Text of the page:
essay: my dogeared summer (2018)

10 books i read and loved over the past few months:

  • little fires everywhere by celeste ng

excellent read for traveling, as you won’t be able to put it down on a flight or drive somewhere. i personally loved reading this by the pool this summer. it involves a wealthy neighborhood, a new kid in town, young love, and a lot of secrets.

  • win your case by gerry spence

a practical book; non-lawyers, don’t shy away from this one. it’s got tons of advice for attorneys, but all of it is equally applicable to other professions too. gerry spence shares his wisdom from his legal career to help readers become strong advocates for themselves (or their clients). great for if you want to better yourself without reading a true self-help book.

  • the shipping news by annie proulx

i have been told this book isn’t for everyone, as annie proulx’s writing style is quite distinct; but i loved it. it takes place in the cinematic landscape of newfoundland and involves complex and unforgettable characters, most notably, quoyle, who has to start over in his 30s when he loses his wife and learns he has to love himself before he can let anyone else in (among other crucial life lessons).

  • red clocks by leni zumas

ONE OF MY NEW FAVORITES (!!!) it’s been said to have handmaid’s tale vibes (this is even mentioned in the jacket). this is true to the extent that it is about a fictional but eerily believable society where abortion is completely banned and lawmakers have made it virtually impossible for women to make choices about the fate of their own bodies. multiple story lines from the perspectives of various women–all at different ages, stages in life, and desires when it comes to marriage, children, and careers–makes this a fascinating, multi-layer story.

  • i’ll be gone in the dark by michelle mcnamara

for the true crime lover, this is a must. it’s been in the news a lot lately because the golden state killer–the murderer who this book is based on–was caught earlier this year, shortly after the book was published. the author, michelle mcnamara, passed away before the story was finished and released by her husband (patton oswalt) and the rest of her researching and writing team. the story has the usual true crime elements one may look for in this genre (suspense, mystery, the WTF factor), but also goes deeper and introduces the reader extensively to the victims, their families, and mcnamara herself.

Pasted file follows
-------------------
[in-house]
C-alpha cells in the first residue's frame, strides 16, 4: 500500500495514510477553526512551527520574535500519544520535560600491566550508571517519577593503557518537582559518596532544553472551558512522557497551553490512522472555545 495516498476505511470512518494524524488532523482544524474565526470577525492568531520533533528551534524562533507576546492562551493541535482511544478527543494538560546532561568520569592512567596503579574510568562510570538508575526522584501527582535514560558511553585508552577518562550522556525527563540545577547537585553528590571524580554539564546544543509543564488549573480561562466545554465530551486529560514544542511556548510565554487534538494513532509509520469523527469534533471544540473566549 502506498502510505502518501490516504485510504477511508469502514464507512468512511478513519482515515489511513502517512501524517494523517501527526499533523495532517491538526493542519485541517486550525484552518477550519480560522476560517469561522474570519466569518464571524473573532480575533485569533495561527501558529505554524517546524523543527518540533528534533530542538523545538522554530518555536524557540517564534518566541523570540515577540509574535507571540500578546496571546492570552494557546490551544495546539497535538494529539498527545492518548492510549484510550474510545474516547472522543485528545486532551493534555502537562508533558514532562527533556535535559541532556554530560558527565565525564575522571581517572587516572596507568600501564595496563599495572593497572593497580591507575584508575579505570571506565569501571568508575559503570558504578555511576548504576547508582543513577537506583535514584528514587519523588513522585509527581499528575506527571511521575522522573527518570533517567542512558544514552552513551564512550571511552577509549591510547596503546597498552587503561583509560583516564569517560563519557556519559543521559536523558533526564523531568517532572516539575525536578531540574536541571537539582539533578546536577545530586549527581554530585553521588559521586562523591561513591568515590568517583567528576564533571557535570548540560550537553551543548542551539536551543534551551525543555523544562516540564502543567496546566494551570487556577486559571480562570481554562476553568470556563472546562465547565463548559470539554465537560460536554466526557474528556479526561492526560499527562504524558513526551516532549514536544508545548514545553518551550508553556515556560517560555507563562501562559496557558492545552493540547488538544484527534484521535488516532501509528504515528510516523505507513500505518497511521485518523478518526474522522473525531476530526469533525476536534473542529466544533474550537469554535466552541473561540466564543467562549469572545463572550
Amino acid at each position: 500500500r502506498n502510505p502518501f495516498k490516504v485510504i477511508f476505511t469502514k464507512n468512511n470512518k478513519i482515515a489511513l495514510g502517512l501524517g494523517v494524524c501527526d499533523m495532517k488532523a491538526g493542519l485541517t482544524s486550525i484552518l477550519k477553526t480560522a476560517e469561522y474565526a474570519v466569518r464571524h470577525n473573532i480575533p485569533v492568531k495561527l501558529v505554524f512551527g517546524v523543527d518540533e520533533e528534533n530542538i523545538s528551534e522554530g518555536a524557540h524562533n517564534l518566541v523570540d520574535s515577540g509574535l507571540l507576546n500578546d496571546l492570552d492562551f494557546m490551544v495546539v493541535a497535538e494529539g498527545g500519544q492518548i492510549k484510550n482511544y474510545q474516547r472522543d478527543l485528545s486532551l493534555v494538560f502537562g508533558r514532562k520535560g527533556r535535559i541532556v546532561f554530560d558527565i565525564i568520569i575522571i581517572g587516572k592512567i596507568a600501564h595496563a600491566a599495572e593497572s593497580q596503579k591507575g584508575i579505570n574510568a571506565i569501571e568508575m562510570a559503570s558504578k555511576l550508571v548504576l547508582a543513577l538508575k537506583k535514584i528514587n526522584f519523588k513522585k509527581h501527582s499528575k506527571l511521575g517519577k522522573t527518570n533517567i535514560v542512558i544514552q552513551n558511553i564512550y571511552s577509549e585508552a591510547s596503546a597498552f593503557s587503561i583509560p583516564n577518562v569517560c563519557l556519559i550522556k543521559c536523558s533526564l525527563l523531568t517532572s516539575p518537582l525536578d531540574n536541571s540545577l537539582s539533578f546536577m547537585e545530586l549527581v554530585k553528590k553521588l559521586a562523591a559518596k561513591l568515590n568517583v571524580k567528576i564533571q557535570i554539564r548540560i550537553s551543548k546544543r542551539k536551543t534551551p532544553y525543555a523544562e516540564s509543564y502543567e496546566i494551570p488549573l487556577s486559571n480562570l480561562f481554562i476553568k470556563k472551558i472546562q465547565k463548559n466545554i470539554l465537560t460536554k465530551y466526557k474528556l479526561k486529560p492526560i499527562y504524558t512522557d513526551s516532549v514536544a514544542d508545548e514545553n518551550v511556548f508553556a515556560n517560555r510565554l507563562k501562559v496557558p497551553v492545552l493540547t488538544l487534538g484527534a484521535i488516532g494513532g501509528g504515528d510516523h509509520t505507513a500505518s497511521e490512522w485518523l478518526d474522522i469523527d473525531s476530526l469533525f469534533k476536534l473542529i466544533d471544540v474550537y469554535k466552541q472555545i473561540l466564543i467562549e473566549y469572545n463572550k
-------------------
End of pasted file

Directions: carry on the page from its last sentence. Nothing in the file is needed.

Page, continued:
• all we ever wanted by emily giffin

i was pleasantly surprised by this one. similar to little fires everywhere in that i consider this to be a great book for traveling because it is pretty simple to read, but high in entertainment value. it takes place in nashville, and explores multiple perspectives after a scandal takes place between students at a local exclusive private school. giffin takes time to expose the conflict that parents may feel, between giving their kids the best that life has to offer, and remaining true to where they came from, in the process.

  • freedom by jonathan franzen

this book is very long but well worth the time it takes to get through. the characters are insanely frustrating and self-sabotaging, but painfully relatable. it’s about the complexity of family relationships, the difficulty of maintaining a successful marriage when partners grow apart, and overcoming (or succumbing to) the temptation of things (and people) one can’t have.

  • turtles all the way down by john green

this is frequently categorized as a young adult novel, but as a 26-year-old, i really enjoyed it. john green takes on usual tween-ish themes, like young love, tensions between best friends, and the ups and downs of how young adults get along with their parents, but he adds an important, often overlooked element that young people deal with: mental illness. the main character has severe obsessive compulsive disorder and lost her father at a young age. the intense things that the young people go through in this book make it easily accessible for older readers, too.

  • political fictions by joan didion

non-fiction. perfect for the history/political buff. this collection of essays features didion’s signature sharp descriptions and quick wit on events in american history including the election of george h.w. bush, the republican takeover of congress in the 1994 elections, clinton’s impeachment, and the 2000 race between george w. bush and al gore.

  • after henry by joan didion

see above. also includes reagan, a murder mystery, drug cartels, NYC, and LA.

what was on your reading list this summer?